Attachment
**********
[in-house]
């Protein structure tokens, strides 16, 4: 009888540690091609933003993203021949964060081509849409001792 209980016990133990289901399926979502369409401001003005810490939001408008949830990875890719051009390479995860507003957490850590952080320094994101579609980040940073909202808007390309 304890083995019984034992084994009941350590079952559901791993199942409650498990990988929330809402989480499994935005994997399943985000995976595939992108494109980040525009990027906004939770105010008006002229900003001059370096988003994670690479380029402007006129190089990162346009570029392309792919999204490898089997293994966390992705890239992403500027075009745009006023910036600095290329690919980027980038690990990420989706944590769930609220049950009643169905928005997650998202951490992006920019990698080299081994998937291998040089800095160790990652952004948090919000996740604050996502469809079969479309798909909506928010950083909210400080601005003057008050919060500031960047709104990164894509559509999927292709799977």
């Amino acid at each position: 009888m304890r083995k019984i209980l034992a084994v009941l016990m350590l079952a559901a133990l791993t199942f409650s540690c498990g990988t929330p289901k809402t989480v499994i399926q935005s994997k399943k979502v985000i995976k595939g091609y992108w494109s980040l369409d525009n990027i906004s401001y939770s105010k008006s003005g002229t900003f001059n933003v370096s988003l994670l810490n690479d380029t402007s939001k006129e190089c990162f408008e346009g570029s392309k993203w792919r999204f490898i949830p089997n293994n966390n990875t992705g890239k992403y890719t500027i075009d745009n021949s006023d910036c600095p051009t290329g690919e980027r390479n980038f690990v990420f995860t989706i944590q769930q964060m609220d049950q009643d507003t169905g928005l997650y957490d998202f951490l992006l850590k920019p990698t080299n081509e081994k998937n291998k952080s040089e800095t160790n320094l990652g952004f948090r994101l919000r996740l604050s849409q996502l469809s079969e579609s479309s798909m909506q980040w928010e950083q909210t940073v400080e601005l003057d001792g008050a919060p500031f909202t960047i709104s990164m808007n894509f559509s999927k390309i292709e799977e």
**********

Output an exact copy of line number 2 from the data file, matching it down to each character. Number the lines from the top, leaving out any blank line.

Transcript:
């Protein structure tokens, strides 16, 4: 009888540690091609933003993203021949964060081509849409001792 209980016990133990289901399926979502369409401001003005810490939001408008949830990875890719051009390479995860507003957490850590952080320094994101579609980040940073909202808007390309 304890083995019984034992084994009941350590079952559901791993199942409650498990990988929330809402989480499994935005994997399943985000995976595939992108494109980040525009990027906004939770105010008006002229900003001059370096988003994670690479380029402007006129190089990162346009570029392309792919999204490898089997293994966390992705890239992403500027075009745009006023910036600095290329690919980027980038690990990420989706944590769930609220049950009643169905928005997650998202951490992006920019990698080299081994998937291998040089800095160790990652952004948090919000996740604050996502469809079969479309798909909506928010950083909210400080601005003057008050919060500031960047709104990164894509559509999927292709799977």